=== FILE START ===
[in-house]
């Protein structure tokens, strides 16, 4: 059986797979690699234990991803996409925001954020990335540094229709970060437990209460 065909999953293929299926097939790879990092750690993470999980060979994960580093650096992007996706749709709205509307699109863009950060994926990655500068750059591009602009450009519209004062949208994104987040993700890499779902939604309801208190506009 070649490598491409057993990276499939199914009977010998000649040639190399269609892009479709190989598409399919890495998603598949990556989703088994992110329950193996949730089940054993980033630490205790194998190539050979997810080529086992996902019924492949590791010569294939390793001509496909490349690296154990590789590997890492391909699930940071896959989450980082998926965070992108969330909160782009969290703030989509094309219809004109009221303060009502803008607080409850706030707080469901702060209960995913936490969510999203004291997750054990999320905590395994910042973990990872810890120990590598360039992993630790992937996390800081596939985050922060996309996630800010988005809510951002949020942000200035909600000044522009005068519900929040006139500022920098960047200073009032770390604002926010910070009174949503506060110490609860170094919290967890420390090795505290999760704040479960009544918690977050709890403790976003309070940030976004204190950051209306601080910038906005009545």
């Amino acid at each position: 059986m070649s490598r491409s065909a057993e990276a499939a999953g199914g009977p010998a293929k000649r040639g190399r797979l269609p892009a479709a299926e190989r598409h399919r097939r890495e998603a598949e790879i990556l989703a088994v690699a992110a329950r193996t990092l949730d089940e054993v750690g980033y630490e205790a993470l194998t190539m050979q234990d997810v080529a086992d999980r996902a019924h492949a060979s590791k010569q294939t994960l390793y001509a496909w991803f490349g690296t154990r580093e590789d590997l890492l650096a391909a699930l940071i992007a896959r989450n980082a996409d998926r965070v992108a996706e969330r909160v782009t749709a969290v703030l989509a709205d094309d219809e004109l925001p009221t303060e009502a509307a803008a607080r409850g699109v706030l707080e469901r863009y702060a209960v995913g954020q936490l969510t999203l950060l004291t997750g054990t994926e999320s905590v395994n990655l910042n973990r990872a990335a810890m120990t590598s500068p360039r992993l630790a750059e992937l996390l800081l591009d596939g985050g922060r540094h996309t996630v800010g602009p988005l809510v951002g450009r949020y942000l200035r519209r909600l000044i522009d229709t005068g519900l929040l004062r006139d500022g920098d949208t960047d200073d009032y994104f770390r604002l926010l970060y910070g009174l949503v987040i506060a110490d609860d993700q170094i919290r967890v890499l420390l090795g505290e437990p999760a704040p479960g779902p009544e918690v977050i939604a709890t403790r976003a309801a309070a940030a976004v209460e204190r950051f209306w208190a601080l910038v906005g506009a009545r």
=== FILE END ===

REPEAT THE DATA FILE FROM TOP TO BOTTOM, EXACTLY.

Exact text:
[in-house]
């Protein structure tokens, strides 16, 4: 059986797979690699234990991803996409925001954020990335540094229709970060437990209460 065909999953293929299926097939790879990092750690993470999980060979994960580093650096992007996706749709709205509307699109863009950060994926990655500068750059591009602009450009519209004062949208994104987040993700890499779902939604309801208190506009 070649490598491409057993990276499939199914009977010998000649040639190399269609892009479709190989598409399919890495998603598949990556989703088994992110329950193996949730089940054993980033630490205790194998190539050979997810080529086992996902019924492949590791010569294939390793001509496909490349690296154990590789590997890492391909699930940071896959989450980082998926965070992108969330909160782009969290703030989509094309219809004109009221303060009502803008607080409850706030707080469901702060209960995913936490969510999203004291997750054990999320905590395994910042973990990872810890120990590598360039992993630790992937996390800081596939985050922060996309996630800010988005809510951002949020942000200035909600000044522009005068519900929040006139500022920098960047200073009032770390604002926010910070009174949503506060110490609860170094919290967890420390090795505290999760704040479960009544918690977050709890403790976003309070940030976004204190950051209306601080910038906005009545």
């Amino acid at each position: 059986m070649s490598r491409s065909a057993e990276a499939a999953g199914g009977p010998a293929k000649r040639g190399r797979l269609p892009a479709a299926e190989r598409h399919r097939r890495e998603a598949e790879i990556l989703a088994v690699a992110a329950r193996t990092l949730d089940e054993v750690g980033y630490e205790a993470l194998t190539m050979q234990d997810v080529a086992d999980r996902a019924h492949a060979s590791k010569q294939t994960l390793y001509a496909w991803f490349g690296t154990r580093e590789d590997l890492l650096a391909a699930l940071i992007a896959r989450n980082a996409d998926r965070v992108a996706e969330r909160v782009t749709a969290v703030l989509a709205d094309d219809e004109l925001p009221t303060e009502a509307a803008a607080r409850g699109v706030l707080e469901r863009y702060a209960v995913g954020q936490l969510t999203l950060l004291t997750g054990t994926e999320s905590v395994n990655l910042n973990r990872a990335a810890m120990t590598s500068p360039r992993l630790a750059e992937l996390l800081l591009d596939g985050g922060r540094h996309t996630v800010g602009p988005l809510v951002g450009r949020y942000l200035r519209r909600l000044i522009d229709t005068g519900l929040l004062r006139d500022g920098d949208t960047d200073d009032y994104f770390r604002l926010l970060y910070g009174l949503v987040i506060a110490d609860d993700q170094i919290r967890v890499l420390l090795g505290e437990p999760a704040p479960g779902p009544e918690v977050i939604a709890t403790r976003a309801a309070a940030a976004v209460e204190r950051f209306w208190a601080l910038v906005g506009a009545r």